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URI pharmacy researcher finds beneficial compounds in pure maple syrup
URI researcher Navindra Seeram, who specializes in medicinal plant research, has found more than 20 compounds in maple syrup from Canada that have been linked to human health, 13 of which are newly discovered in maple syrup. In addition, eight of the compounds have been found in the Acer (maple) family for the first time. (2010-03-21)

Indirect effects of climate change could alter landscapes
Studies of a northern hardwood forest in New England point to unexpected ecological trends resulting from documented changes in the climate over 50 years. Some of the changes now taking place can be expected to alter the composition of the forest and the wildlife present. The observations may have implications for other northern forests and suggest directions for future research and monitoring. (2012-11-16)

Upper Midwest forests are losing diversity, complexity, ISU study finds
Forests in the nation's Upper Midwest have changed greatly since the time of the early settlers. And more changes may be coming. (2007-10-16)

Cough medicine could help doctors identify how breast cancer patients metabolize tamoxifen
Cough medicine could be used as way of predicting how well individual patients metabolize tamoxifen used in the treatment of their breast cancer, according to new research presented at the 22nd EORTC-NCI-AACR Symposium on Molecular Targets and Cancer Therapeutics in Berlin on Friday. (2010-11-18)

Research aims to settle debate over origin of Yellowstone volcano
A debate among scientists about the geologic formation of the supervolcano encompassing the region around Yellowstone National Park has taken a major step forward, thanks to new evidence provided by a team of international researchers led by University of Rhode Island Professor Christopher Kincaid. (2013-04-15)

Scientists conclude high fructose corn syrup should not be blamed for obesity
A new article published today in International Journal of Obesity found there is no evidence to suggest the current obesity epidemic in the United States can be specifically blamed on consumption of high fructose corn syrup. (2012-09-18)

Too much sugar turns off gene that controls the effects of sex steroids
Eating too much fructose and glucose can turn off the gene that regulates the levels of active testosterone and estrogen in the body, shows a new study in mice and human cell cultures that's published this month in the Journal of Clinical Investigation. This discovery reinforces public health advice to eat complex carbohydrates and avoid sugar. (2007-11-09)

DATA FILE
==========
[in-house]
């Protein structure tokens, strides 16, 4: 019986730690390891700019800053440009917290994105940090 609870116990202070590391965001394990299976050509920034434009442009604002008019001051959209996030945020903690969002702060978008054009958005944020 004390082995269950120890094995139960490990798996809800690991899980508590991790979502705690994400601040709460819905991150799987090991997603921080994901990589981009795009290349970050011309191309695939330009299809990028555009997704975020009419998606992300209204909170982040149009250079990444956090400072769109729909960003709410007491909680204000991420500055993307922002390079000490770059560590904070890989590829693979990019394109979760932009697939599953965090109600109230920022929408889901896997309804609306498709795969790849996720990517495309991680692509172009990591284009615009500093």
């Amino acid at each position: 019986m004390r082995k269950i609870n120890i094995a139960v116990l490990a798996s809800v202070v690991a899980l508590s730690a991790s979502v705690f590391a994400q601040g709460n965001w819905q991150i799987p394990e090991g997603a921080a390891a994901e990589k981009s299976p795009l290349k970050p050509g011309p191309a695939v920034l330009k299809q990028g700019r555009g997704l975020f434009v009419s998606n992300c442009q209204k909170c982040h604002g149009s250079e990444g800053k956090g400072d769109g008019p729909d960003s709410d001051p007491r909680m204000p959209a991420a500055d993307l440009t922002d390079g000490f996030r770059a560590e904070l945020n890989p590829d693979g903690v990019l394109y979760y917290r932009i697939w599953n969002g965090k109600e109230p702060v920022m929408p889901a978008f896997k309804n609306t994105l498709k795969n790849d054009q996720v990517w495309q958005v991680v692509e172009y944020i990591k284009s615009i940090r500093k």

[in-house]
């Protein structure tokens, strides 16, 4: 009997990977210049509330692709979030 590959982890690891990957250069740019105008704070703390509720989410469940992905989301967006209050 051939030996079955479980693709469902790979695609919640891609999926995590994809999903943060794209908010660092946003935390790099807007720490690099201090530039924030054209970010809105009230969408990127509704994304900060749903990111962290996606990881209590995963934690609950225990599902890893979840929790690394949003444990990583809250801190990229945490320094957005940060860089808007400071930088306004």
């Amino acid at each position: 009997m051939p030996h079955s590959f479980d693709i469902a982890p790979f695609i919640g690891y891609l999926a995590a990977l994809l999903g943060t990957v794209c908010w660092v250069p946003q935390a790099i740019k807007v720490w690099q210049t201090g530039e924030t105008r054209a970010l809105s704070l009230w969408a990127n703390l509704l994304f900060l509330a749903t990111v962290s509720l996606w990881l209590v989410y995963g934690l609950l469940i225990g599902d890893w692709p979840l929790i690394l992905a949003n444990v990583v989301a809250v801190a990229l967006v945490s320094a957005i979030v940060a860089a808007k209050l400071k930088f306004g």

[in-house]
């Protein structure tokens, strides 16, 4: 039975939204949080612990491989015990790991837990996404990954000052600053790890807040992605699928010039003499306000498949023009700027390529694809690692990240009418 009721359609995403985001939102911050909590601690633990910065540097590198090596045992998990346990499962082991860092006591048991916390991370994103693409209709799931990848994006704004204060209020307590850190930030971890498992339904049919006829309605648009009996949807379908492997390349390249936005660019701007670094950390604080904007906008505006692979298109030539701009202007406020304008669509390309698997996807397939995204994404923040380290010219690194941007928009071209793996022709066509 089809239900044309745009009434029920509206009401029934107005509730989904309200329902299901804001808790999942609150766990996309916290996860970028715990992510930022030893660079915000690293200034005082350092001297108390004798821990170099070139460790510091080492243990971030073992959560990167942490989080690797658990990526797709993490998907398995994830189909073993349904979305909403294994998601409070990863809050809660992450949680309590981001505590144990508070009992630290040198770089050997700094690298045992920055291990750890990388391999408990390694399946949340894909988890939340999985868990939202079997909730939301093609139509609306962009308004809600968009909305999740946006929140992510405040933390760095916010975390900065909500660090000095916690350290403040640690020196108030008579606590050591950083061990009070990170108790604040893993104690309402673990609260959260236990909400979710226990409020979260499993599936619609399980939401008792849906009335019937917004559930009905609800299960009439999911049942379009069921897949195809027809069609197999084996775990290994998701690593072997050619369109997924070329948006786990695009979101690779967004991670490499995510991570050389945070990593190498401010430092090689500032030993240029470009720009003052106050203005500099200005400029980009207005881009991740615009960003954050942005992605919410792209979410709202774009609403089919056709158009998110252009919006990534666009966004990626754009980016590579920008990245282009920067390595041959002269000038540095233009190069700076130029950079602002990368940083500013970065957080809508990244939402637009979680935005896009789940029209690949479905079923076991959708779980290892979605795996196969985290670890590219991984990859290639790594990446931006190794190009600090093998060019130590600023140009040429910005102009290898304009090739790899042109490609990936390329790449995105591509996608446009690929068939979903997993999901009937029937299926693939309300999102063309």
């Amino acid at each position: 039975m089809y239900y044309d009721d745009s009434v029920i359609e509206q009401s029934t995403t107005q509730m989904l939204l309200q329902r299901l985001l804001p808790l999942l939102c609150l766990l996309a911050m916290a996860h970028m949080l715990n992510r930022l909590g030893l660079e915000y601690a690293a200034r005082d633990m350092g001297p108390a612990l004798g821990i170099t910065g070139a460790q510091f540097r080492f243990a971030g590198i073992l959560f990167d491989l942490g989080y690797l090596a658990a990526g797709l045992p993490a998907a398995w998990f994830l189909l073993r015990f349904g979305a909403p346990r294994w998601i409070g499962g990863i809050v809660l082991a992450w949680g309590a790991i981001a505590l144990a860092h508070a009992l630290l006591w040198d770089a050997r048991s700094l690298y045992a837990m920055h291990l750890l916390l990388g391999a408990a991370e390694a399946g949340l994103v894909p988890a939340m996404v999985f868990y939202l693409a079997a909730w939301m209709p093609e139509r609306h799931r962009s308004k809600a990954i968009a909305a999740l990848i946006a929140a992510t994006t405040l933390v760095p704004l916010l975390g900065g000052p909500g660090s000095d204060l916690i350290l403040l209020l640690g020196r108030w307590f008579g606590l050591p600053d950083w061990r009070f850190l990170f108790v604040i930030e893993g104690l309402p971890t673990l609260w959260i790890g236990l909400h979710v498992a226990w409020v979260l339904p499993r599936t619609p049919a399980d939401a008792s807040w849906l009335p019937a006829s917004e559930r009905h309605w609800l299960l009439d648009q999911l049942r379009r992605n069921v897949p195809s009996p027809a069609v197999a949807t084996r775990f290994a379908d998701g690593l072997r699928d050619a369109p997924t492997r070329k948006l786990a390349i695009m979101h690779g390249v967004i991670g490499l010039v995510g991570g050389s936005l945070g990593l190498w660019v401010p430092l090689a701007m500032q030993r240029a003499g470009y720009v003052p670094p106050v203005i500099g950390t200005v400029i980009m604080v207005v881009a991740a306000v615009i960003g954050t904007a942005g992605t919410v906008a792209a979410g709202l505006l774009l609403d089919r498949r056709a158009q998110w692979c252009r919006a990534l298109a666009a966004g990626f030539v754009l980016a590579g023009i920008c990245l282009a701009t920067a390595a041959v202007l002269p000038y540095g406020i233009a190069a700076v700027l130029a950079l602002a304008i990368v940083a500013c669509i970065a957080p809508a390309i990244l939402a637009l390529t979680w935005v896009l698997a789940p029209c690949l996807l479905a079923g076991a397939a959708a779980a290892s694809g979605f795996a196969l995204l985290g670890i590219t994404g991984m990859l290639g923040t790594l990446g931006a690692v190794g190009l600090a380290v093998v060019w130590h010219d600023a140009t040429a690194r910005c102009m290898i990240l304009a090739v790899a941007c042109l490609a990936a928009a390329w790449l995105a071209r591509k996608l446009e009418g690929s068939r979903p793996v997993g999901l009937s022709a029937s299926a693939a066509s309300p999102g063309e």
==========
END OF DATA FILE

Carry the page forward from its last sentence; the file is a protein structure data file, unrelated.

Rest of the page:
Twisting molecules by brute force: A top-down approach
Researchers at Case Western Reserve University have found they can use a macroscopic brute force to impose and induce a twist in an otherwise non-chiral molecule. (2011-12-14)

Linking the microbial and immune environment in semen to HIV viral load and transmission
Research published in PLOS Pathogens reports that HIV infection re-shapes the relationship between semen bacteria and immune factors which in turn affects viral load, suggesting that the semen microbiome plays a role in sexual transmission of HIV. (2014-07-24)

Effect of natural sweetener Xylitol in preventing tooth decay still unproven
New research out today concludes that there is limited evidence to show that xylitol is effective in preventing dental cavities in children and adults. (2015-03-26)

Brand-specific television alcohol ads predict brand consumption among underage youth
The researchers found that the relationship between consumption of a brand and advertising exposure for that brand was significant, and that the relationship was strongest at lower levels of exposure. Their results held even after controlling for other factors influencing youth drinking, such as their parents' drinking, whether the youth chose the brand themselves, the brand's average price, and the popularity of the brand among adults. (2014-07-29)

2013-14 Genzyme/ACMG Foundation Training Award in Clinical Biochemical Genetics announced
Lindsay C. Burrage, M.D., Ph.D., of Baylor College of Medicine/Texas Children's Hospital and Shane C. Quinonez, M.D., of the University of Michigan were honored as the 2013-2014 recipients of the Genzyme/ACMG Foundation Medical Genetics Training Award in Clinical Biochemical Genetics at the ACMG 2013 Annual Clinical Genetics Meeting in Phoenix, Ariz. (2013-03-28)

Tasting maple syrup, for science
The University of Vermont has opened a research (2006-03-17)

Fructose Consumption May Accelerate Aging: Skin's Elasticity And Softness May Be Affected
Animal studies have shown that excessive consumption of fructose -- a commonly used sweetener -- results in age- related alterations as measured in skin and bone collagen. Its effect on skin is to increase collagen crosslinking which reduces skin's elasticity and softness, which may, in turn, lead to wrinkles. (1998-11-24)

Organic weed control for dandelions
Spring and summer often find homeowners out in their yards, busily attempting to control the onslaught of dandelions in a quest for green, weed-free lawns. Responding to criticism that synthetic herbicides can be harmful to the environment, researchers around the world are experimenting with organically derived weed control methods. Researchers recently studied the effectiveness of pesticide-free mulched maple and oak leaves on common dandelions in established Kentucky bluegrass comparable to residential lawns. (2009-09-08)

Northeastern US forests transformed by human activity over 400 years
Forests in the northeastern US have been radically transformed over the last four centuries by human activity, and their relationship with climate factors like rainfall weakened. (2013-09-04)

Travelers' diarrhea not improved by restricted diet
Travelers suffering from (2004-08-05)

Managing forests requires a bird's-eye view
Managers of northern Michigan forests may not see the birds for the trees -- or at least are in danger of losing sight of songbird neighborhoods when looking out for timber harvests (2011-06-02)

EARTH: Corn syrup model splits Yellowstone's mantle plume in 2
Scientists studying the Yellowstone supervolcano have recently published about the unique relationship between the mantle plume to the subduction zone off the Washington-Oregon coast. The resulting model of a bifurcated mantle plume potentially answers key questions about the Yellowstone supervolcano and other volcanic regions in the area. (2013-07-14)

Recent news reports of sweetener reformulations raise questions about motivations
The misleading (2009-06-30)

Old deeds, witness trees offer glimpse of pre-settlement forest in West Virginia
Using old deeds and witness trees, a U.S. Forest Service scientist has created a glimpse of the composition of the forests that covered today's Monongahela National Forest before settlement and logging changed the landscape. (2012-09-12)

Urban heat boosts some pest populations 200-fold, killing red maples